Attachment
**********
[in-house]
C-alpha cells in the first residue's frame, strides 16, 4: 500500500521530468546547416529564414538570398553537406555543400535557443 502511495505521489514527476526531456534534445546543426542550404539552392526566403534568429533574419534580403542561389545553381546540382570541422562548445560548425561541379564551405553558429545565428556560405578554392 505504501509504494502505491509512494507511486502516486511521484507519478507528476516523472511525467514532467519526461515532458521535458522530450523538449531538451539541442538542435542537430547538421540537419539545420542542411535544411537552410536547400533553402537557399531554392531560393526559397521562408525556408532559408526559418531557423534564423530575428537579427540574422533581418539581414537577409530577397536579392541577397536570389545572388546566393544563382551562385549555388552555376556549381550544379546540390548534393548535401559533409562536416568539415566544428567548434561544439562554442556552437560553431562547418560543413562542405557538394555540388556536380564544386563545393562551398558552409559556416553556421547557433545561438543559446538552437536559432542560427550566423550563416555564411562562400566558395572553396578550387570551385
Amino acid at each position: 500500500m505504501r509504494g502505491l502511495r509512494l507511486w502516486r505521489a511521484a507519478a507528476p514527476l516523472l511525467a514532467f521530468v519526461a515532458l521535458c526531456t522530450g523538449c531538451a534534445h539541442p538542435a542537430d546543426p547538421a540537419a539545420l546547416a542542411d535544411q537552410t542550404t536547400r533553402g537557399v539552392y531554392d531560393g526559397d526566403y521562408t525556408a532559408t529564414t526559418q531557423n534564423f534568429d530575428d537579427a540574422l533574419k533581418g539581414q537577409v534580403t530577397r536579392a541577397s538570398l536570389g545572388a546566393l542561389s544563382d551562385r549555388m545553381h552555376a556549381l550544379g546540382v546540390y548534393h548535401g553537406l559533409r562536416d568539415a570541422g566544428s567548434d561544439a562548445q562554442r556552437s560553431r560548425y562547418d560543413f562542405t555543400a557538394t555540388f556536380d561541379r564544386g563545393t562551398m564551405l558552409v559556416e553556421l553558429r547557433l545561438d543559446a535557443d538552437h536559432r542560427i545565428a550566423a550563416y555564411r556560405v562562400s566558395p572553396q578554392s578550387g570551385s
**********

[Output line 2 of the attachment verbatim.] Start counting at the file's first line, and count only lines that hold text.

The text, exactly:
C-alpha cells in the first residue's frame, strides 16, 4: 500500500521530468546547416529564414538570398553537406555543400535557443 502511495505521489514527476526531456534534445546543426542550404539552392526566403534568429533574419534580403542561389545553381546540382570541422562548445560548425561541379564551405553558429545565428556560405578554392 505504501509504494502505491509512494507511486502516486511521484507519478507528476516523472511525467514532467519526461515532458521535458522530450523538449531538451539541442538542435542537430547538421540537419539545420542542411535544411537552410536547400533553402537557399531554392531560393526559397521562408525556408532559408526559418531557423534564423530575428537579427540574422533581418539581414537577409530577397536579392541577397536570389545572388546566393544563382551562385549555388552555376556549381550544379546540390548534393548535401559533409562536416568539415566544428567548434561544439562554442556552437560553431562547418560543413562542405557538394555540388556536380564544386563545393562551398558552409559556416553556421547557433545561438543559446538552437536559432542560427550566423550563416555564411562562400566558395572553396578550387570551385